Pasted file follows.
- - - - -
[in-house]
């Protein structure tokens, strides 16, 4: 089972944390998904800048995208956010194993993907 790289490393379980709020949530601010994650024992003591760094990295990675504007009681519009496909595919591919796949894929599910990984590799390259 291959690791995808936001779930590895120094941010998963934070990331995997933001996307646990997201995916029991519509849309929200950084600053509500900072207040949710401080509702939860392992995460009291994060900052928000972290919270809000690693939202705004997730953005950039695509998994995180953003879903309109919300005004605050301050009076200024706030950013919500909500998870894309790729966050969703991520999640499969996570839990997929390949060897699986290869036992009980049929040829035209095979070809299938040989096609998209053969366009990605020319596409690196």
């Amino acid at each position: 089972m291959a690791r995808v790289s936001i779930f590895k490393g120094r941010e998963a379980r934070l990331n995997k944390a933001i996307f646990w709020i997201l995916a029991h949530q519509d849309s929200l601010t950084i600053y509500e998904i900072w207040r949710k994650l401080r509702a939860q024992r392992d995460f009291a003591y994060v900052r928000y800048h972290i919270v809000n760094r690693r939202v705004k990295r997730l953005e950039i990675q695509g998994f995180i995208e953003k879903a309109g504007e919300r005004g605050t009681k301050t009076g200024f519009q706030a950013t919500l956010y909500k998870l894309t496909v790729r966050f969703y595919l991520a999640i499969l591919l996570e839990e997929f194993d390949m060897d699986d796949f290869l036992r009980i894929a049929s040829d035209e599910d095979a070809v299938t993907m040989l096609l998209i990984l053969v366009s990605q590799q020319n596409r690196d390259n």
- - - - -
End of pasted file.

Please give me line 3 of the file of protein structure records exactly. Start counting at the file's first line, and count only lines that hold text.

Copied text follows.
């Amino acid at each position: 089972m291959a690791r995808v790289s936001i779930f590895k490393g120094r941010e998963a379980r934070l990331n995997k944390a933001i996307f646990w709020i997201l995916a029991h949530q519509d849309s929200l601010t950084i600053y509500e998904i900072w207040r949710k994650l401080r509702a939860q024992r392992d995460f009291a003591y994060v900052r928000y800048h972290i919270v809000n760094r690693r939202v705004k990295r997730l953005e950039i990675q695509g998994f995180i995208e953003k879903a309109g504007e919300r005004g605050t009681k301050t009076g200024f519009q706030a950013t919500l956010y909500k998870l894309t496909v790729r966050f969703y595919l991520a999640i499969l591919l996570e839990e997929f194993d390949m060897d699986d796949f290869l036992r009980i894929a049929s040829d035209e599910d095979a070809v299938t993907m040989l096609l998209i990984l053969v366009s990605q590799q020319n596409r690196d390259n």